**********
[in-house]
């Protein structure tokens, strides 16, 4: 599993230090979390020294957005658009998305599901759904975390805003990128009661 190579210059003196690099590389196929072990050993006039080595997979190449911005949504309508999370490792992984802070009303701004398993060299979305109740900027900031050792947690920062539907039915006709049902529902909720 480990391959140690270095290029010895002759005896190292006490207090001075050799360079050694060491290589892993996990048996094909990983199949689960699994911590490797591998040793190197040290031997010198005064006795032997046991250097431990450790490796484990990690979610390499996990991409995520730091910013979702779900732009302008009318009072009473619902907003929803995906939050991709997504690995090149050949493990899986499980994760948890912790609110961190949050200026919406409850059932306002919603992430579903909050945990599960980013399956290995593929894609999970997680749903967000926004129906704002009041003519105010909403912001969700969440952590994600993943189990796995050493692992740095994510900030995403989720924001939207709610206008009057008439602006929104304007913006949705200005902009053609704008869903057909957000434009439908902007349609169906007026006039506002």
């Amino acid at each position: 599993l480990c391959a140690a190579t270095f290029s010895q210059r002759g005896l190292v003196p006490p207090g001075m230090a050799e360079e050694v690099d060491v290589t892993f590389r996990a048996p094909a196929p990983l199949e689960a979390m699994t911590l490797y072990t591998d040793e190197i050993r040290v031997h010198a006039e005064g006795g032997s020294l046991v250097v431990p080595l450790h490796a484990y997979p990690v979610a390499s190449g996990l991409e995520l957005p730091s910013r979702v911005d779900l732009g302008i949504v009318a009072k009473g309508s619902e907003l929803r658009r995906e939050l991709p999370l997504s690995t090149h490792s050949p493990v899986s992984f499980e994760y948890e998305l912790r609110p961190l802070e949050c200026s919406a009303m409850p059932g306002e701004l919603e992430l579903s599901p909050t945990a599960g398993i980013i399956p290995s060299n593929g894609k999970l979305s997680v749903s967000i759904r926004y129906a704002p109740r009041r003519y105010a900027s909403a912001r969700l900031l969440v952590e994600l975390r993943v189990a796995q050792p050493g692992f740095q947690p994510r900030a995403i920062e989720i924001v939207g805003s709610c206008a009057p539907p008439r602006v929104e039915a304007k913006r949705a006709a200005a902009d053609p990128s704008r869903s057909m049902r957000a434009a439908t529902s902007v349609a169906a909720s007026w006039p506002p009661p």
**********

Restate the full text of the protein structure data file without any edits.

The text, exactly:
[in-house]
């Protein structure tokens, strides 16, 4: 599993230090979390020294957005658009998305599901759904975390805003990128009661 190579210059003196690099590389196929072990050993006039080595997979190449911005949504309508999370490792992984802070009303701004398993060299979305109740900027900031050792947690920062539907039915006709049902529902909720 480990391959140690270095290029010895002759005896190292006490207090001075050799360079050694060491290589892993996990048996094909990983199949689960699994911590490797591998040793190197040290031997010198005064006795032997046991250097431990450790490796484990990690979610390499996990991409995520730091910013979702779900732009302008009318009072009473619902907003929803995906939050991709997504690995090149050949493990899986499980994760948890912790609110961190949050200026919406409850059932306002919603992430579903909050945990599960980013399956290995593929894609999970997680749903967000926004129906704002009041003519105010909403912001969700969440952590994600993943189990796995050493692992740095994510900030995403989720924001939207709610206008009057008439602006929104304007913006949705200005902009053609704008869903057909957000434009439908902007349609169906007026006039506002």
């Amino acid at each position: 599993l480990c391959a140690a190579t270095f290029s010895q210059r002759g005896l190292v003196p006490p207090g001075m230090a050799e360079e050694v690099d060491v290589t892993f590389r996990a048996p094909a196929p990983l199949e689960a979390m699994t911590l490797y072990t591998d040793e190197i050993r040290v031997h010198a006039e005064g006795g032997s020294l046991v250097v431990p080595l450790h490796a484990y997979p990690v979610a390499s190449g996990l991409e995520l957005p730091s910013r979702v911005d779900l732009g302008i949504v009318a009072k009473g309508s619902e907003l929803r658009r995906e939050l991709p999370l997504s690995t090149h490792s050949p493990v899986s992984f499980e994760y948890e998305l912790r609110p961190l802070e949050c200026s919406a009303m409850p059932g306002e701004l919603e992430l579903s599901p909050t945990a599960g398993i980013i399956p290995s060299n593929g894609k999970l979305s997680v749903s967000i759904r926004y129906a704002p109740r009041r003519y105010a900027s909403a912001r969700l900031l969440v952590e994600l975390r993943v189990a796995q050792p050493g692992f740095q947690p994510r900030a995403i920062e989720i924001v939207g805003s709610c206008a009057p539907p008439r602006v929104e039915a304007k913006r949705a006709a200005a902009d053609p990128s704008r869903s057909m049902r957000a434009a439908t529902s902007v349609a169906a909720s007026w006039p506002p009661p």